In the exciting (or so I hear) game between the Green Bay Packers and Seattle Seahawks, Aaron Rodgers through a pivotal interception on what he thought was a free play:

What does it say for the game even though you had two INTs: “The defense played great. Felt like we might have had an offsides on the first interception. Corey snapped it early — I figured it was a free play — and Davante’s was the only route that was going in the end zone. Sherm made a good play. The second one, just miscommunication between Cobb and I.”

Why think it was a free play?: “I saw the end jump; he must not have been in the zone.”

I can’t remember when, but there was a bowl game where a supposedly free play turned out to be costly when the flag was flown for something other than defensive off-sides and an interception occurred.

I remember several seasons back when Southern Tech was playing against the Atlantic State Panthers in a game that was going to determine the conference championship. ASU had thirteen players on the field, and so our quarterback thought he had a free play. For those that don’t know, a “free play” is when the defense commits a penalty and so if things turn out badly you can take the penalty and the yards, but if it goes well you can decline the penalty and take more yards. Free plays lead quarterbacks to just kind of throw the ball up there and if your guy catches it then great but if their guy catches it then no harm.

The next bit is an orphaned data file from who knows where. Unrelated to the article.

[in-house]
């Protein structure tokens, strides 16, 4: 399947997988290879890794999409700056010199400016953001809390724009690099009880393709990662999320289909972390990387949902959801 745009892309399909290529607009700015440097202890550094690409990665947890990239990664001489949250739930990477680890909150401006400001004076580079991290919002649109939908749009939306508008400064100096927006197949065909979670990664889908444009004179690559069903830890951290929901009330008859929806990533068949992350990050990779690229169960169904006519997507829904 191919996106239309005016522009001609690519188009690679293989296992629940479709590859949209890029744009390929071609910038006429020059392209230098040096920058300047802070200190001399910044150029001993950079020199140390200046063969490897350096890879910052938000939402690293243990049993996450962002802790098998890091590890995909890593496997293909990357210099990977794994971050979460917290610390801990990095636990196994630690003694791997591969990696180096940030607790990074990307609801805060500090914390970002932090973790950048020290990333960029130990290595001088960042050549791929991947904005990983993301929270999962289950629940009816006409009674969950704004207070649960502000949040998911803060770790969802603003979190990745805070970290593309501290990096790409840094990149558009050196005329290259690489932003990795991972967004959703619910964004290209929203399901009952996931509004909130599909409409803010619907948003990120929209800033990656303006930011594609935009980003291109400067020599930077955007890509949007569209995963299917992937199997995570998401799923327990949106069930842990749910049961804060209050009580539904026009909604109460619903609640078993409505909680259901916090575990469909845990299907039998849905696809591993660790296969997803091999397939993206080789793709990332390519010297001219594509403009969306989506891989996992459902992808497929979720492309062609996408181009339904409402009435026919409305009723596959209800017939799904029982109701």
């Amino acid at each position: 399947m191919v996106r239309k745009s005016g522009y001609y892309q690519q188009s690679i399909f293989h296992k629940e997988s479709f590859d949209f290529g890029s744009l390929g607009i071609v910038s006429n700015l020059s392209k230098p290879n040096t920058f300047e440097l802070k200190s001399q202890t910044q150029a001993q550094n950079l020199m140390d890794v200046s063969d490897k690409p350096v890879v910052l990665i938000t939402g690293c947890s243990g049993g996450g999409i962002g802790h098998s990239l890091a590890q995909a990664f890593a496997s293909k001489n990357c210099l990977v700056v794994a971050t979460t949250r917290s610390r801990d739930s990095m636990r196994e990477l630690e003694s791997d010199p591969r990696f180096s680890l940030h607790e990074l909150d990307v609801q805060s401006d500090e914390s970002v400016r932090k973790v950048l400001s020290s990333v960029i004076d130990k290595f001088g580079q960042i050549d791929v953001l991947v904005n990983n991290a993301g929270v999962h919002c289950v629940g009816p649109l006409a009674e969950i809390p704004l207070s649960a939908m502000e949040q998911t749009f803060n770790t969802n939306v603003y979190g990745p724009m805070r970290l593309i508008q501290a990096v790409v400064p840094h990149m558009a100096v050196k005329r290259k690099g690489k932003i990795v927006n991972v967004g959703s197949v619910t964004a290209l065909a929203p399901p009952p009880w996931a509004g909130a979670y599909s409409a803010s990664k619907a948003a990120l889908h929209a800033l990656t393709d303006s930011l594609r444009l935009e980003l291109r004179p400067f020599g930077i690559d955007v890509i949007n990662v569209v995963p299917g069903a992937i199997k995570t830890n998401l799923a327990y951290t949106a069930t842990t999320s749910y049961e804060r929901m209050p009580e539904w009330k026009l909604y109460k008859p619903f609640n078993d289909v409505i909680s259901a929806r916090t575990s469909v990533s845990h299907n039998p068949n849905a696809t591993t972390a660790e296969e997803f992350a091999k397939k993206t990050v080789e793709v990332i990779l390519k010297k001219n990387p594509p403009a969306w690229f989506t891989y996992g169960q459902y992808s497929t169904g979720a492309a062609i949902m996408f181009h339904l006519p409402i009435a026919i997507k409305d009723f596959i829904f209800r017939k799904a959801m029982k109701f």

Which is all fine and good, if the flag is what you think it’s for. In the case of Sotech, it wasn’t. There wasn’t irrefutable evidence that the two State players had not gotten off the field (though it was pretty obvious). The Panthers intercepted the ball in the endzone. The entire tide of the game shifted, and we lost a game we were favored to win by a touchdown.

Ever since then I’ve taken note of when “free plays” backfire and it seems to happen quite a bit. Sometimes, as in this case with Rodgers, it works out. But I wonder what the ratio is between great plays and backfires. I wouldn’t be at all surprised if the latter outnumbered the former.

Category: Theater

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7 Responses to When Free Plays Backfire

  1. Burt Likko says:

    I’m not going to grouse here about the meltdown in the last five minutes of the NFC championship, tempting though that is. Rather, I’ll point out that any NFL quarterback ought to be expected to know what’s going on. A flag goes down but no whistle to stop play occurs; the QB ought to interpret this as an opportunity to take a shot. That’s how they get coached, because there is a tremendous amount of information to take in very, very quickly before deciding what to do with the ball.

  2. Burt Likko says:

    Also, have you switched your background to an image of {where you presently live -ed}? One of the most gorgeous spots in Appalachia.

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